Friday, October 15, 2010

Where is Pisgat Ze'ev?

A major news item today concerns Israel's plans to resume construction in Pisgat Ze'ev and Ramot. Here is how the news is being presented in the media.
--BBC: "Israel plan for 238 settler homes draws Palestinian ire"
--CNN: "Report: Israel wants to build more housing on disputed land"
--Al Jeezera: "New settlements imperil talks"

Words are powerful tools, so look closely at these headlines. The BBC identified the new construction as "settler homes," giving the impression of an Israelis incursion...since a "settler" is someone "who settles in a new colony or moves into a new country." Al Jeezera identifies the construction as "new settlements," suggesting still another new Jewish enclave is being established. (And the main photo is of a woman holding a sign reading "Stop the Occupation," which enforces this slant on the story.) CNN actually has the most balanced headline. Since final boundaries have not been established, the land is indeed "disputed."

But what is the rest of the story? First, the construction permits just issued are for construction in Pisgat Ze'ev and Ramot. These are already-established communities within the boundaries of modern Jerusalem. Second, both of these communities are indeed across the 1949 armistice line, which places them in disputed territory. However, Ramot straddles that line, and Pisgat Ze'ev is about two miles from the line. Third, both communities are much closer to the heart of Jewish West Jerusalem than any reports suggest. The community of Ramot is less than three miles from Israel's capital building, the Knesset; and Pisgat Ze'ev is less than five miles from the Knesset.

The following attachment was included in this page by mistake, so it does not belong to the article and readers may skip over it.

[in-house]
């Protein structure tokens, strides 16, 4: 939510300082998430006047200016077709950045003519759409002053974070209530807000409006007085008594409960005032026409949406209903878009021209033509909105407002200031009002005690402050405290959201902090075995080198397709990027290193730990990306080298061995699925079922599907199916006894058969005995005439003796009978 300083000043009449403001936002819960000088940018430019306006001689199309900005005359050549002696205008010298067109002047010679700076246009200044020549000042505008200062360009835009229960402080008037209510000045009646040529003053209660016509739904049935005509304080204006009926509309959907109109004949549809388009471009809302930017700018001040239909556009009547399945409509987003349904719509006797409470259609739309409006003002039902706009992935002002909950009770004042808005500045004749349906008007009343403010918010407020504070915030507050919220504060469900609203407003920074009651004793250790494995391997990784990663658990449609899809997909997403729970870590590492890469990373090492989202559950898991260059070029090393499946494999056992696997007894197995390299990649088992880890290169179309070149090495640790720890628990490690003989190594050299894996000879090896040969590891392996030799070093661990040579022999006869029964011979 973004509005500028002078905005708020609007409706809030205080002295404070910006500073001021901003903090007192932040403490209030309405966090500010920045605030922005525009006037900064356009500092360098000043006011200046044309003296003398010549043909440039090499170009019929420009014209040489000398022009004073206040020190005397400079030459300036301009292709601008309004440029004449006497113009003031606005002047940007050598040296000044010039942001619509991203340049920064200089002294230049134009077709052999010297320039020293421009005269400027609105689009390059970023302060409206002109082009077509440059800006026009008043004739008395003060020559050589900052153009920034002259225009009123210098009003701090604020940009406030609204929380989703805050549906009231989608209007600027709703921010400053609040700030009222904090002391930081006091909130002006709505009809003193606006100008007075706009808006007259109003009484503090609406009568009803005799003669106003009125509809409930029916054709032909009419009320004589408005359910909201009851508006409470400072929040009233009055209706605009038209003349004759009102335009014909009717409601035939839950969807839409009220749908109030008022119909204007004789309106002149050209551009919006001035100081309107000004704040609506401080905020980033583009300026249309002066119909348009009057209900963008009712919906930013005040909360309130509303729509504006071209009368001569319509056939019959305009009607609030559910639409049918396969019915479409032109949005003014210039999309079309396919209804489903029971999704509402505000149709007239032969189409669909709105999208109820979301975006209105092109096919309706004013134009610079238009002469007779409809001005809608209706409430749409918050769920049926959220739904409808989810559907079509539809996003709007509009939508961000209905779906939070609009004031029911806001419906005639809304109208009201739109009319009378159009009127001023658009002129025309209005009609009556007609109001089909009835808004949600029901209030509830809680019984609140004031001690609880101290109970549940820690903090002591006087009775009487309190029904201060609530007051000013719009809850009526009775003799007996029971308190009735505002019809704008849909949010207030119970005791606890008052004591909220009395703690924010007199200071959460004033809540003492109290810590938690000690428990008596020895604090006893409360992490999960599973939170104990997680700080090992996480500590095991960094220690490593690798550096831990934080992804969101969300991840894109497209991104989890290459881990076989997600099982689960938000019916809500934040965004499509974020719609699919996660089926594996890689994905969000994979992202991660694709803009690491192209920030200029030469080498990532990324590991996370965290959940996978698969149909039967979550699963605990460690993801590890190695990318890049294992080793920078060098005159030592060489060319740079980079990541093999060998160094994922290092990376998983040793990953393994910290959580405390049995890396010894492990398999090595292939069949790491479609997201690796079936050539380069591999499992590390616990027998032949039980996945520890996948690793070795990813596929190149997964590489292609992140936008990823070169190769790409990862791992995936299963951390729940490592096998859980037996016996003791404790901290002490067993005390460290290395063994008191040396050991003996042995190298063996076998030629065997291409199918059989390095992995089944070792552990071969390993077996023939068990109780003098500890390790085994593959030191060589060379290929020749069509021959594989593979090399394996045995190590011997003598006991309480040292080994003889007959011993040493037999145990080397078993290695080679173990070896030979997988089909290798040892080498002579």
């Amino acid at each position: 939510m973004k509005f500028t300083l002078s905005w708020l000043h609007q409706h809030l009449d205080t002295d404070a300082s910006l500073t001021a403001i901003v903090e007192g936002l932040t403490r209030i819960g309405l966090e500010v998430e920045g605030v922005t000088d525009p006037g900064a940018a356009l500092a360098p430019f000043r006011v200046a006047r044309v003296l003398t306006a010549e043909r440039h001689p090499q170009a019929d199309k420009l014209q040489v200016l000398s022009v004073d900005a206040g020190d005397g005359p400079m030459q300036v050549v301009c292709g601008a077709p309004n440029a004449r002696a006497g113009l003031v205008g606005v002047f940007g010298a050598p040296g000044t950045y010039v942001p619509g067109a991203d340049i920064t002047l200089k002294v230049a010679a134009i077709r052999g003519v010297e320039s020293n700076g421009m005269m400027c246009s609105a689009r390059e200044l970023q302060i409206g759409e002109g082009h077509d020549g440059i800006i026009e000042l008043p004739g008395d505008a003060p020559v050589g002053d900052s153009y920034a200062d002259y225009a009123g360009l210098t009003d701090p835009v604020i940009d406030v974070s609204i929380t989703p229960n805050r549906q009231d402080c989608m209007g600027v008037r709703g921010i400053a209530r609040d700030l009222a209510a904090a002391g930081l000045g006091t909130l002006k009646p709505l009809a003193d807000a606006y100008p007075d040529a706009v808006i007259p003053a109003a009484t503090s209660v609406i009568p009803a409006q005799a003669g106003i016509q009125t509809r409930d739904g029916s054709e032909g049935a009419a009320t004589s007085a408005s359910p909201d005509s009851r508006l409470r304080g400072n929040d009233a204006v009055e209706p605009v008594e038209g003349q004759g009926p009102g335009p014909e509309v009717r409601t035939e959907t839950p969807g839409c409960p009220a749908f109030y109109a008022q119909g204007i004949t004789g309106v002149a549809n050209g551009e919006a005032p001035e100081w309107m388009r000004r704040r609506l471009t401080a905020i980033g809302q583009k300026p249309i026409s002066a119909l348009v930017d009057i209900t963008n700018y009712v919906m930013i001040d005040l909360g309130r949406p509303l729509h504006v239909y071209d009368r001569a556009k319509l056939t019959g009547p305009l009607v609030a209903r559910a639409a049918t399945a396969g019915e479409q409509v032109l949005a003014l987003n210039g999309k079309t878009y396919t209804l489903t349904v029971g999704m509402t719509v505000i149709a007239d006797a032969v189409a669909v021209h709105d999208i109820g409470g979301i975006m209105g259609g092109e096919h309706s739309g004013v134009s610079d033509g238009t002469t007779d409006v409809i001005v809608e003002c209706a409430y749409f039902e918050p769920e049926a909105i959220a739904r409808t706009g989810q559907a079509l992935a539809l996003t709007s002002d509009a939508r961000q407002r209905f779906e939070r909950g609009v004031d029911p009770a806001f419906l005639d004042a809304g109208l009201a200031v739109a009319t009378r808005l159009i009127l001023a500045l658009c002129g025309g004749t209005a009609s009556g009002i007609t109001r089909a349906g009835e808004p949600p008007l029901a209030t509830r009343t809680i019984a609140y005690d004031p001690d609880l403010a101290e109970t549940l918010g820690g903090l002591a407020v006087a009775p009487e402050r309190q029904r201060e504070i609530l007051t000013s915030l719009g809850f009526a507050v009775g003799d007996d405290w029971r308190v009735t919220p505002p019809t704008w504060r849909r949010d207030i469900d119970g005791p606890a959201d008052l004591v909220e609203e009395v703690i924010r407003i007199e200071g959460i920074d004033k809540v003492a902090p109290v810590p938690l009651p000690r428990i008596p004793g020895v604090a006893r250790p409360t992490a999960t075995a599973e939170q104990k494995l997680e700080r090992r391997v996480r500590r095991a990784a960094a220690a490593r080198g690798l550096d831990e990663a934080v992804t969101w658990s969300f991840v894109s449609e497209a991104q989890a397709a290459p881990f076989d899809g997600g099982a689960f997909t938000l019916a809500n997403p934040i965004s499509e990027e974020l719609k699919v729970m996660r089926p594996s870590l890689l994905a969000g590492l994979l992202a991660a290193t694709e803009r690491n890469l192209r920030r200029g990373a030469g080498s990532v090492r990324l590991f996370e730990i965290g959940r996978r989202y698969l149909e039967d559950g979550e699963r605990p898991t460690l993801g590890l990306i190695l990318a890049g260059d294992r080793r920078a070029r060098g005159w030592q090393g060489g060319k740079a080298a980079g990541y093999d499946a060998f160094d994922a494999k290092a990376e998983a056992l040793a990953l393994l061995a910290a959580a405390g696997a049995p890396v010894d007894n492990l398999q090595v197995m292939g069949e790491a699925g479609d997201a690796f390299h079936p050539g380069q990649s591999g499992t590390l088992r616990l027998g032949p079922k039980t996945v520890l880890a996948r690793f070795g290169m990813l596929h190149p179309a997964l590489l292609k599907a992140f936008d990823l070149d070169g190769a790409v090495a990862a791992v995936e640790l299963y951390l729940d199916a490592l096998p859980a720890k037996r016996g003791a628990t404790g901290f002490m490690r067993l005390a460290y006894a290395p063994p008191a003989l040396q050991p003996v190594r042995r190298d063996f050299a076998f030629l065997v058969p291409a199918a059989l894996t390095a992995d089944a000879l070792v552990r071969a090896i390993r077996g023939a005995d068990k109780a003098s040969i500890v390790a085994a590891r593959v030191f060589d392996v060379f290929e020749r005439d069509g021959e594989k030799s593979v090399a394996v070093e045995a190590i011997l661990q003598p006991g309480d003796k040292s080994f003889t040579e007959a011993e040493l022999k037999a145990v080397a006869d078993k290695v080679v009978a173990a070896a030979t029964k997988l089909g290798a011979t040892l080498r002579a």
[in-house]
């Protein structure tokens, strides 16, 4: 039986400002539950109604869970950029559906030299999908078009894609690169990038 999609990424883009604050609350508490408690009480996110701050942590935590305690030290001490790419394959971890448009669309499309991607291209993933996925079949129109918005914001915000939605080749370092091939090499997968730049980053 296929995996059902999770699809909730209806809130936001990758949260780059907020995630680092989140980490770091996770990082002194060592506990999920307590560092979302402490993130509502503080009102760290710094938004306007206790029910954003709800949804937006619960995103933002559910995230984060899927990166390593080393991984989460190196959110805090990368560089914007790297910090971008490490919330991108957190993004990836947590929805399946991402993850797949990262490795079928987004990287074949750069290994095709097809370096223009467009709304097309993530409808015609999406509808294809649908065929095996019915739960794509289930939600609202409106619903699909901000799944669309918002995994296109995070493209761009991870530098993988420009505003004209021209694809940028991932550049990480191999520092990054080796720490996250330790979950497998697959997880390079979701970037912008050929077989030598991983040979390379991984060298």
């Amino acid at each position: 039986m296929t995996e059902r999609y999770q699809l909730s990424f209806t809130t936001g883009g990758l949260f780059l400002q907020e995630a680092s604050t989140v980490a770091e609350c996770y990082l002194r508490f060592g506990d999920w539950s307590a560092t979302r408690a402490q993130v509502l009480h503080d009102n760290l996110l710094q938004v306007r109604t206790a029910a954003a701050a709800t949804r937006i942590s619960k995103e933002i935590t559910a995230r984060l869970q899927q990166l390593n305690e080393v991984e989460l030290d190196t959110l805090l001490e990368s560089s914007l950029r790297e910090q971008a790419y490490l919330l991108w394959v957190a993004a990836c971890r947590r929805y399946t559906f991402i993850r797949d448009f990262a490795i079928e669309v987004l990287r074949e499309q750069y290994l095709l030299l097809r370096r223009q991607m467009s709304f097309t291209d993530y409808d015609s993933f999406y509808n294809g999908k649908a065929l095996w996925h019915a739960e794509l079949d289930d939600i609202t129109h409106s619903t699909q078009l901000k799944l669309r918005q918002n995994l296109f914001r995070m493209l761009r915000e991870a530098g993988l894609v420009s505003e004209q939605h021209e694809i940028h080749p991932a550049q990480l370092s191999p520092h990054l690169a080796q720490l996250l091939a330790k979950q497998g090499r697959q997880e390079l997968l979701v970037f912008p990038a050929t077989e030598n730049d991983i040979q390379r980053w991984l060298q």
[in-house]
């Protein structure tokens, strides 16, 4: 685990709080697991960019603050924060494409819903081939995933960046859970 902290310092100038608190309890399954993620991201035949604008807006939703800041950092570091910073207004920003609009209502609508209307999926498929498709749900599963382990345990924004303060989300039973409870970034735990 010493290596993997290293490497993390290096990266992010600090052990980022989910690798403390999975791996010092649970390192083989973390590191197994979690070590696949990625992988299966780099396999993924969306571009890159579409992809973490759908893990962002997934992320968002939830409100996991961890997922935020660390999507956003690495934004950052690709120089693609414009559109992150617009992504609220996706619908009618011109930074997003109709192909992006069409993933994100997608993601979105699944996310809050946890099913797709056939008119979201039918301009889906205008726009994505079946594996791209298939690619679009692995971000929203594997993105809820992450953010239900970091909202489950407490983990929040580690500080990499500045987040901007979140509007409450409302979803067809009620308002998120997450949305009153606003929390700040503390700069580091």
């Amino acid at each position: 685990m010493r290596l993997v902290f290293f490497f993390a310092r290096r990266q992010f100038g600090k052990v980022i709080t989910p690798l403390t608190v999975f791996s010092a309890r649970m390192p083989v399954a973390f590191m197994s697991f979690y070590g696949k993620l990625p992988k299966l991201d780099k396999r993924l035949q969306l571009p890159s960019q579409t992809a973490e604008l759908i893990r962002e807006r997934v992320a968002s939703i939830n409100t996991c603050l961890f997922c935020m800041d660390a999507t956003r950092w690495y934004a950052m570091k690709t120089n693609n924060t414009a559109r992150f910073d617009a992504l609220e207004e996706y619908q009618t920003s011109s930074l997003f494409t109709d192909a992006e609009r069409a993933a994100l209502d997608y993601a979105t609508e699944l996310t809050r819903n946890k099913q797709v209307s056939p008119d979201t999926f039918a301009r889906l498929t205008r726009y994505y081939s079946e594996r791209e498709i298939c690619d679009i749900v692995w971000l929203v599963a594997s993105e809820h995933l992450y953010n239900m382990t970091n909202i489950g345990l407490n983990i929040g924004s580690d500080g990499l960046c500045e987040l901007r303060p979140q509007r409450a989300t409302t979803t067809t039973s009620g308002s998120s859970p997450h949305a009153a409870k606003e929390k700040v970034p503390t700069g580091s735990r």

I don't want to minimize the issues facing Palestinian and Israeli negotiators. But at the same time I think it's important for the rest of the world to understand that the construction permits issued Thursday were limited in scope and apply to already-existing communities that are less than five miles from Israel's own capital building. These additional facts help put the headline in perspective...and perspective is something sorely lacking in much of the reporting from the Middle East.

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